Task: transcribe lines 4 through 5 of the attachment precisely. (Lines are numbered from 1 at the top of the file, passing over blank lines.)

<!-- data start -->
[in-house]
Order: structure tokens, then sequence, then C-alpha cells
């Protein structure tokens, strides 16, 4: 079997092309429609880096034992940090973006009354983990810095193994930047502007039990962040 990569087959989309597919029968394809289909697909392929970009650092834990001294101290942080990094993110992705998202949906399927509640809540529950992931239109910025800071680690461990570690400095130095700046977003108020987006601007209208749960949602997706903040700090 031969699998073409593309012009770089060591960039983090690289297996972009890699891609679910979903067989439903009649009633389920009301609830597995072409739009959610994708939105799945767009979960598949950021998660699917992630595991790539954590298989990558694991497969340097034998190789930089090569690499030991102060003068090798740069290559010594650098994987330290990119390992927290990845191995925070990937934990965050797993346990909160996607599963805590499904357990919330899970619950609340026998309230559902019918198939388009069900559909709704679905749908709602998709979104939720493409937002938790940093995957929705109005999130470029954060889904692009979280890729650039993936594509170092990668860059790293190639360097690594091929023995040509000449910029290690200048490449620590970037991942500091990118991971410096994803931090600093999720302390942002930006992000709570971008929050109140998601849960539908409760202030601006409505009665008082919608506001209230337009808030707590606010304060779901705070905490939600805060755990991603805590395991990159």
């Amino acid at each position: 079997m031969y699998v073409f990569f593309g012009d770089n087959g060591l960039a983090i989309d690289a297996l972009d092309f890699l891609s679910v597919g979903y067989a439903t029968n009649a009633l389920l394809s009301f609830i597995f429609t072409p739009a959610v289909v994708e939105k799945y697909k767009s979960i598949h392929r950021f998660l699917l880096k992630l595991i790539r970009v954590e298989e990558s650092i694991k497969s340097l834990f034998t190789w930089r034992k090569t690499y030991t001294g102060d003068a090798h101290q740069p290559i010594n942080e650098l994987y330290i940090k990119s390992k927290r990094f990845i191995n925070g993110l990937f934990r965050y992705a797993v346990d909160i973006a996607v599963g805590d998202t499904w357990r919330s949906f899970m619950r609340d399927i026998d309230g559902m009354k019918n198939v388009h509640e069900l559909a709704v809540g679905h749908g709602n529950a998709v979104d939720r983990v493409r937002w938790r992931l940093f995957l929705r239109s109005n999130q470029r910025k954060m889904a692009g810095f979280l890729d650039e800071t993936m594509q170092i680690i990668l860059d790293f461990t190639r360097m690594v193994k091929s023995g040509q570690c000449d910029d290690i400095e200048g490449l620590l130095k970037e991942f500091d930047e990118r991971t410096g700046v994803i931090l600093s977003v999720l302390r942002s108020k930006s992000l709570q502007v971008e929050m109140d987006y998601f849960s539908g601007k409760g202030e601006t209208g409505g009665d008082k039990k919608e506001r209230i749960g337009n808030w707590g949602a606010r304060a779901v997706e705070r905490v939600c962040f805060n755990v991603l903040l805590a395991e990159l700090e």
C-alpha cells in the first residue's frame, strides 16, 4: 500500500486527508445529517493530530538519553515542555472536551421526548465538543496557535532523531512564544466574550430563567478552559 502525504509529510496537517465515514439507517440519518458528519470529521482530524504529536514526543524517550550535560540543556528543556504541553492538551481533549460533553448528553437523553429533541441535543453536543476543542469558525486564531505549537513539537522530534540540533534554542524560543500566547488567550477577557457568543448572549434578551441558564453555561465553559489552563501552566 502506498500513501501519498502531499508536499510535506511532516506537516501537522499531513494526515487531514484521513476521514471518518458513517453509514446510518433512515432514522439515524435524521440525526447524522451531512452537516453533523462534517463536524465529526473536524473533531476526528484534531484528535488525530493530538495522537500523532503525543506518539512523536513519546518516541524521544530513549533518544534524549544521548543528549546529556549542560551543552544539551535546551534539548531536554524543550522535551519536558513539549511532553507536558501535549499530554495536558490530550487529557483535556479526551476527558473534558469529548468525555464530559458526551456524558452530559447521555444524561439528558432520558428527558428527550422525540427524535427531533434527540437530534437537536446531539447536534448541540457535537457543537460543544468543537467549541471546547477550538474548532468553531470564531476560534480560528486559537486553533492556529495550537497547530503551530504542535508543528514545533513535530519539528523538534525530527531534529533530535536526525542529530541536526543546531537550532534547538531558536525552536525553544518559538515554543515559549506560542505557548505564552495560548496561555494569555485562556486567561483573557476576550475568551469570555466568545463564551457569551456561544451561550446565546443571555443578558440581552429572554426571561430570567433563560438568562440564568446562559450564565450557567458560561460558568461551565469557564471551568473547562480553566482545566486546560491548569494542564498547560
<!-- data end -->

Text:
């Amino acid at each position: 079997m031969y699998v073409f990569f593309g012009d770089n087959g060591l960039a983090i989309d690289a297996l972009d092309f890699l891609s679910v597919g979903y067989a439903t029968n009649a009633l389920l394809s009301f609830i597995f429609t072409p739009a959610v289909v994708e939105k799945y697909k767009s979960i598949h392929r950021f998660l699917l880096k992630l595991i790539r970009v954590e298989e990558s650092i694991k497969s340097l834990f034998t190789w930089r034992k090569t690499y030991t001294g102060d003068a090798h101290q740069p290559i010594n942080e650098l994987y330290i940090k990119s390992k927290r990094f990845i191995n925070g993110l990937f934990r965050y992705a797993v346990d909160i973006a996607v599963g805590d998202t499904w357990r919330s949906f899970m619950r609340d399927i026998d309230g559902m009354k019918n198939v388009h509640e069900l559909a709704v809540g679905h749908g709602n529950a998709v979104d939720r983990v493409r937002w938790r992931l940093f995957l929705r239109s109005n999130q470029r910025k954060m889904a692009g810095f979280l890729d650039e800071t993936m594509q170092i680690i990668l860059d790293f461990t190639r360097m690594v193994k091929s023995g040509q570690c000449d910029d290690i400095e200048g490449l620590l130095k970037e991942f500091d930047e990118r991971t410096g700046v994803i931090l600093s977003v999720l302390r942002s108020k930006s992000l709570q502007v971008e929050m109140d987006y998601f849960s539908g601007k409760g202030e601006t209208g409505g009665d008082k039990k919608e506001r209230i749960g337009n808030w707590g949602a606010r304060a779901v997706e705070r905490v939600c962040f805060n755990v991603l903040l805590a395991e990159l700090e």
C-alpha cells in the first residue's frame, strides 16, 4: 500500500486527508445529517493530530538519553515542555472536551421526548465538543496557535532523531512564544466574550430563567478552559 502525504509529510496537517465515514439507517440519518458528519470529521482530524504529536514526543524517550550535560540543556528543556504541553492538551481533549460533553448528553437523553429533541441535543453536543476543542469558525486564531505549537513539537522530534540540533534554542524560543500566547488567550477577557457568543448572549434578551441558564453555561465553559489552563501552566 502506498500513501501519498502531499508536499510535506511532516506537516501537522499531513494526515487531514484521513476521514471518518458513517453509514446510518433512515432514522439515524435524521440525526447524522451531512452537516453533523462534517463536524465529526473536524473533531476526528484534531484528535488525530493530538495522537500523532503525543506518539512523536513519546518516541524521544530513549533518544534524549544521548543528549546529556549542560551543552544539551535546551534539548531536554524543550522535551519536558513539549511532553507536558501535549499530554495536558490530550487529557483535556479526551476527558473534558469529548468525555464530559458526551456524558452530559447521555444524561439528558432520558428527558428527550422525540427524535427531533434527540437530534437537536446531539447536534448541540457535537457543537460543544468543537467549541471546547477550538474548532468553531470564531476560534480560528486559537486553533492556529495550537497547530503551530504542535508543528514545533513535530519539528523538534525530527531534529533530535536526525542529530541536526543546531537550532534547538531558536525552536525553544518559538515554543515559549506560542505557548505564552495560548496561555494569555485562556486567561483573557476576550475568551469570555466568545463564551457569551456561544451561550446565546443571555443578558440581552429572554426571561430570567433563560438568562440564568446562559450564565450557567458560561460558568461551565469557564471551568473547562480553566482545566486546560491548569494542564498547560